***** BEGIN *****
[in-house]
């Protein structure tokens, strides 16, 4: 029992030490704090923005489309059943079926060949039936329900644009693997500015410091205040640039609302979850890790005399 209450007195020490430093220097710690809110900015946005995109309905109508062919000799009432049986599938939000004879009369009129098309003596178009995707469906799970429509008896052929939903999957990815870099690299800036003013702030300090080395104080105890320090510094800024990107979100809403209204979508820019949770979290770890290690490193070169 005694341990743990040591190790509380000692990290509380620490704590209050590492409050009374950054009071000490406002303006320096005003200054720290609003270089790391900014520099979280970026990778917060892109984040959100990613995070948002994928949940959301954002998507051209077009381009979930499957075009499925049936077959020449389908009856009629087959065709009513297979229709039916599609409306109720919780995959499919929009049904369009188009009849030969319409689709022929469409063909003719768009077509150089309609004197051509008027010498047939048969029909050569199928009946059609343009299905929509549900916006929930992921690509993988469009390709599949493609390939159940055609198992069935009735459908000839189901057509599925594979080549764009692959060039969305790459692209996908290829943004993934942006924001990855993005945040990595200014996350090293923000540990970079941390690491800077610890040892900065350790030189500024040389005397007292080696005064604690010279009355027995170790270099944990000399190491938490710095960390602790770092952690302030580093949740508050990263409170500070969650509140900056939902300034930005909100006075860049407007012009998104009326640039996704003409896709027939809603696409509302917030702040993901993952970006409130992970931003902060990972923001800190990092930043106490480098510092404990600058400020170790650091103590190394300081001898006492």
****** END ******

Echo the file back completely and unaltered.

[in-house]
């Protein structure tokens, strides 16, 4: 029992030490704090923005489309059943079926060949039936329900644009693997500015410091205040640039609302979850890790005399 209450007195020490430093220097710690809110900015946005995109309905109508062919000799009432049986599938939000004879009369009129098309003596178009995707469906799970429509008896052929939903999957990815870099690299800036003013702030300090080395104080105890320090510094800024990107979100809403209204979508820019949770979290770890290690490193070169 005694341990743990040591190790509380000692990290509380620490704590209050590492409050009374950054009071000490406002303006320096005003200054720290609003270089790391900014520099979280970026990778917060892109984040959100990613995070948002994928949940959301954002998507051209077009381009979930499957075009499925049936077959020449389908009856009629087959065709009513297979229709039916599609409306109720919780995959499919929009049904369009188009009849030969319409689709022929469409063909003719768009077509150089309609004197051509008027010498047939048969029909050569199928009946059609343009299905929509549900916006929930992921690509993988469009390709599949493609390939159940055609198992069935009735459908000839189901057509599925594979080549764009692959060039969305790459692209996908290829943004993934942006924001990855993005945040990595200014996350090293923000540990970079941390690491800077610890040892900065350790030189500024040389005397007292080696005064604690010279009355027995170790270099944990000399190491938490710095960390602790770092952690302030580093949740508050990263409170500070969650509140900056939902300034930005909100006075860049407007012009998104009326640039996704003409896709027939809603696409509302917030702040993901993952970006409130992970931003902060990972923001800190990092930043106490480098510092404990600058400020170790650091103590190394300081001898006492």